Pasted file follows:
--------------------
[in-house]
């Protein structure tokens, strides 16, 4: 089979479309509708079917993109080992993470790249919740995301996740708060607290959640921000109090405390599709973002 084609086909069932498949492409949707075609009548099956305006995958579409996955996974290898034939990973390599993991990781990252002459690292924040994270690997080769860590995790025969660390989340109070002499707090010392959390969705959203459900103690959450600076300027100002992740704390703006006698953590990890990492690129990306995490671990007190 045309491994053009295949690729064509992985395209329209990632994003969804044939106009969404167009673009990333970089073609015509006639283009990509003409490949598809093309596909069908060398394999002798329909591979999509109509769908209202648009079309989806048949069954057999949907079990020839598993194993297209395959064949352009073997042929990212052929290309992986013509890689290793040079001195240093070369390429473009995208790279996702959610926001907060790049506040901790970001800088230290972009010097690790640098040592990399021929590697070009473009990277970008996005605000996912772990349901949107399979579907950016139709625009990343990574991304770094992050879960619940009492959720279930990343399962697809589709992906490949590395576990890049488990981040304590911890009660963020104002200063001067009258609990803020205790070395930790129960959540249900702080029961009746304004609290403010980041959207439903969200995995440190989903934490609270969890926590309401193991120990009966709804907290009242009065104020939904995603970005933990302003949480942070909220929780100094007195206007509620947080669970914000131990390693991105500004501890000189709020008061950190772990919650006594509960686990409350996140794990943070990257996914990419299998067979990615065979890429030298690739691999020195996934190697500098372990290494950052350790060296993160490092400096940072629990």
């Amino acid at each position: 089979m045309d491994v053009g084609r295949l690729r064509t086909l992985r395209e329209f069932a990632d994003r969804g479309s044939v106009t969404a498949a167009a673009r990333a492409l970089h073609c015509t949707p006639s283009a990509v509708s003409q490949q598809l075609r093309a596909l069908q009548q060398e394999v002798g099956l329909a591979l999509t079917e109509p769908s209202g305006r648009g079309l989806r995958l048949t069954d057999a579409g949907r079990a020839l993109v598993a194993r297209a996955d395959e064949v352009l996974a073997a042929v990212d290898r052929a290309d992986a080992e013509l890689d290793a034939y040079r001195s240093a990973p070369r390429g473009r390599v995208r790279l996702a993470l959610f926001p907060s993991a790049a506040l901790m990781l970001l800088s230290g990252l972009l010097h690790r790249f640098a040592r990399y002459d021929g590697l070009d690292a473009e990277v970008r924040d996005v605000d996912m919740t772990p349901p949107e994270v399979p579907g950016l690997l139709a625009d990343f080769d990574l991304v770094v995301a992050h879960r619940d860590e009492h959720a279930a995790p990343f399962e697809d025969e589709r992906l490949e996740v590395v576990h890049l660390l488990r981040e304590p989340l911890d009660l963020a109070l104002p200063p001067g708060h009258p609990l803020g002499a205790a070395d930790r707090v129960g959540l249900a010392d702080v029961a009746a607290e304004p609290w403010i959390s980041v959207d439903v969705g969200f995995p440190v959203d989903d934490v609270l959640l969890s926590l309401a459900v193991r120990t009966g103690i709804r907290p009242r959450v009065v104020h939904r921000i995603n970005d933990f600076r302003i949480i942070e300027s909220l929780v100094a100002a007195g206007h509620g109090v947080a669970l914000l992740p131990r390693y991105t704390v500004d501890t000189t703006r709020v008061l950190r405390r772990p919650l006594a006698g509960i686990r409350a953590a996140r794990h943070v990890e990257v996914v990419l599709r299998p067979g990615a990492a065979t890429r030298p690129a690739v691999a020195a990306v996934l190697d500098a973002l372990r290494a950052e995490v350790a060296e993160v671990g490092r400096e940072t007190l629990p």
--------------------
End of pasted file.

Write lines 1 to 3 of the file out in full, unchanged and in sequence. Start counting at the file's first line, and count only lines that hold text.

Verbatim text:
[in-house]
């Protein structure tokens, strides 16, 4: 089979479309509708079917993109080992993470790249919740995301996740708060607290959640921000109090405390599709973002 084609086909069932498949492409949707075609009548099956305006995958579409996955996974290898034939990973390599993991990781990252002459690292924040994270690997080769860590995790025969660390989340109070002499707090010392959390969705959203459900103690959450600076300027100002992740704390703006006698953590990890990492690129990306995490671990007190 045309491994053009295949690729064509992985395209329209990632994003969804044939106009969404167009673009990333970089073609015509006639283009990509003409490949598809093309596909069908060398394999002798329909591979999509109509769908209202648009079309989806048949069954057999949907079990020839598993194993297209395959064949352009073997042929990212052929290309992986013509890689290793040079001195240093070369390429473009995208790279996702959610926001907060790049506040901790970001800088230290972009010097690790640098040592990399021929590697070009473009990277970008996005605000996912772990349901949107399979579907950016139709625009990343990574991304770094992050879960619940009492959720279930990343399962697809589709992906490949590395576990890049488990981040304590911890009660963020104002200063001067009258609990803020205790070395930790129960959540249900702080029961009746304004609290403010980041959207439903969200995995440190989903934490609270969890926590309401193991120990009966709804907290009242009065104020939904995603970005933990302003949480942070909220929780100094007195206007509620947080669970914000131990390693991105500004501890000189709020008061950190772990919650006594509960686990409350996140794990943070990257996914990419299998067979990615065979890429030298690739691999020195996934190697500098372990290494950052350790060296993160490092400096940072629990």
């Amino acid at each position: 089979m045309d491994v053009g084609r295949l690729r064509t086909l992985r395209e329209f069932a990632d994003r969804g479309s044939v106009t969404a498949a167009a673009r990333a492409l970089h073609c015509t949707p006639s283009a990509v509708s003409q490949q598809l075609r093309a596909l069908q009548q060398e394999v002798g099956l329909a591979l999509t079917e109509p769908s209202g305006r648009g079309l989806r995958l048949t069954d057999a579409g949907r079990a020839l993109v598993a194993r297209a996955d395959e064949v352009l996974a073997a042929v990212d290898r052929a290309d992986a080992e013509l890689d290793a034939y040079r001195s240093a990973p070369r390429g473009r390599v995208r790279l996702a993470l959610f926001p907060s993991a790049a506040l901790m990781l970001l800088s230290g990252l972009l010097h690790r790249f640098a040592r990399y002459d021929g590697l070009d690292a473009e990277v970008r924040d996005v605000d996912m919740t772990p349901p949107e994270v399979p579907g950016l690997l139709a625009d990343f080769d990574l991304v770094v995301a992050h879960r619940d860590e009492h959720a279930a995790p990343f399962e697809d025969e589709r992906l490949e996740v590395v576990h890049l660390l488990r981040e304590p989340l911890d009660l963020a109070l104002p200063p001067g708060h009258p609990l803020g002499a205790a070395d930790r707090v129960g959540l249900a010392d702080v029961a009746a607290e304004p609290w403010i959390s980041v959207d439903v969705g969200f995995p440190v959203d989903d934490v609270l959640l969890s926590l309401a459900v193991r120990t009966g103690i709804r907290p009242r959450v009065v104020h939904r921000i995603n970005d933990f600076r302003i949480i942070e300027s909220l929780v100094a100002a007195g206007h509620g109090v947080a669970l914000l992740p131990r390693y991105t704390v500004d501890t000189t703006r709020v008061l950190r405390r772990p919650l006594a006698g509960i686990r409350a953590a996140r794990h943070v990890e990257v996914v990419l599709r299998p067979g990615a990492a065979t890429r030298p690129a690739v691999a020195a990306v996934l190697d500098a973002l372990r290494a950052e995490v350790a060296e993160v671990g490092r400096e940072t007190l629990p």